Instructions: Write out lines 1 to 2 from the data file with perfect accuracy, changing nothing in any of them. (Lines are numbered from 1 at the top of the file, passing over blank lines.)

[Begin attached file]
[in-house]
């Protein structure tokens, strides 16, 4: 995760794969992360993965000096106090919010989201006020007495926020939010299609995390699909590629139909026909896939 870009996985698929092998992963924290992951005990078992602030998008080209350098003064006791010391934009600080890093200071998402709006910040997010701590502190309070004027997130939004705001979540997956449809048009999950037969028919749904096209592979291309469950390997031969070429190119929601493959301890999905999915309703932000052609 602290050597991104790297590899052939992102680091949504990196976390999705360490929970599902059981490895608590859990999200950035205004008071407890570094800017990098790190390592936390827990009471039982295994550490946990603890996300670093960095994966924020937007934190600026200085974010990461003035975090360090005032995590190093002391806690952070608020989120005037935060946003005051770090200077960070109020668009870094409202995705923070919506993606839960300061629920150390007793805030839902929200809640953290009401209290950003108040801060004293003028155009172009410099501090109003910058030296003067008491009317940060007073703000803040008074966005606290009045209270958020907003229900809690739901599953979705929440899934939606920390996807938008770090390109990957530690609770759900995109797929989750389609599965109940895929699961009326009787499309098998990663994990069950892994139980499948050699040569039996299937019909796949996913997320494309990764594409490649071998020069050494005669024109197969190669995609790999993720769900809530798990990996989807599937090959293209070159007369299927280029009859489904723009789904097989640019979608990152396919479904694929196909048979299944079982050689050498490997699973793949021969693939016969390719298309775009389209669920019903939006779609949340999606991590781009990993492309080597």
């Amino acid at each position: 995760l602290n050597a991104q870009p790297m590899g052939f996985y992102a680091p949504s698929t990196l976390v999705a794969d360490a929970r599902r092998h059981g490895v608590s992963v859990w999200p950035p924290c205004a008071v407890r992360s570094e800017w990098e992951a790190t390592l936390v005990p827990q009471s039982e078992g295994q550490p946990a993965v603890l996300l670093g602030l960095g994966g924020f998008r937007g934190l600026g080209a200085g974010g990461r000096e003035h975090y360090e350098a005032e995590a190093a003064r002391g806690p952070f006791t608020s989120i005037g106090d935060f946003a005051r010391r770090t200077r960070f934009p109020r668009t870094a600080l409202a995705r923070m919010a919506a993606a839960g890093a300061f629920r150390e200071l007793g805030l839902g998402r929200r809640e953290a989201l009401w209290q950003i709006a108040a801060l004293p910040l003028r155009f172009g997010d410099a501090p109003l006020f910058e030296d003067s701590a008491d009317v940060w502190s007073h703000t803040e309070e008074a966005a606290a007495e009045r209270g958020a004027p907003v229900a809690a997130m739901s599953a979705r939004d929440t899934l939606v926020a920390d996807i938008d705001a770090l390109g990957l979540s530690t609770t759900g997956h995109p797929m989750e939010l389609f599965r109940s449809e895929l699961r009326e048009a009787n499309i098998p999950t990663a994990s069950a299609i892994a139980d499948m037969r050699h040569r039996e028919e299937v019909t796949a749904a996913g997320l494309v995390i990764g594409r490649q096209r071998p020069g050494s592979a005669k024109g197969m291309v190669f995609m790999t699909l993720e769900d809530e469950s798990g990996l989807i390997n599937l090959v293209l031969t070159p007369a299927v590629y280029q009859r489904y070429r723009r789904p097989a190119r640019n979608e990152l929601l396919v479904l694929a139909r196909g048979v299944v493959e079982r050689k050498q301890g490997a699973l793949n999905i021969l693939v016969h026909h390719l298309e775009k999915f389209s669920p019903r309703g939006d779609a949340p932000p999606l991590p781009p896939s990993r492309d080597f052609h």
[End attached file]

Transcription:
[in-house]
């Protein structure tokens, strides 16, 4: 995760794969992360993965000096106090919010989201006020007495926020939010299609995390699909590629139909026909896939 870009996985698929092998992963924290992951005990078992602030998008080209350098003064006791010391934009600080890093200071998402709006910040997010701590502190309070004027997130939004705001979540997956449809048009999950037969028919749904096209592979291309469950390997031969070429190119929601493959301890999905999915309703932000052609 602290050597991104790297590899052939992102680091949504990196976390999705360490929970599902059981490895608590859990999200950035205004008071407890570094800017990098790190390592936390827990009471039982295994550490946990603890996300670093960095994966924020937007934190600026200085974010990461003035975090360090005032995590190093002391806690952070608020989120005037935060946003005051770090200077960070109020668009870094409202995705923070919506993606839960300061629920150390007793805030839902929200809640953290009401209290950003108040801060004293003028155009172009410099501090109003910058030296003067008491009317940060007073703000803040008074966005606290009045209270958020907003229900809690739901599953979705929440899934939606920390996807938008770090390109990957530690609770759900995109797929989750389609599965109940895929699961009326009787499309098998990663994990069950892994139980499948050699040569039996299937019909796949996913997320494309990764594409490649071998020069050494005669024109197969190669995609790999993720769900809530798990990996989807599937090959293209070159007369299927280029009859489904723009789904097989640019979608990152396919479904694929196909048979299944079982050689050498490997699973793949021969693939016969390719298309775009389209669920019903939006779609949340999606991590781009990993492309080597």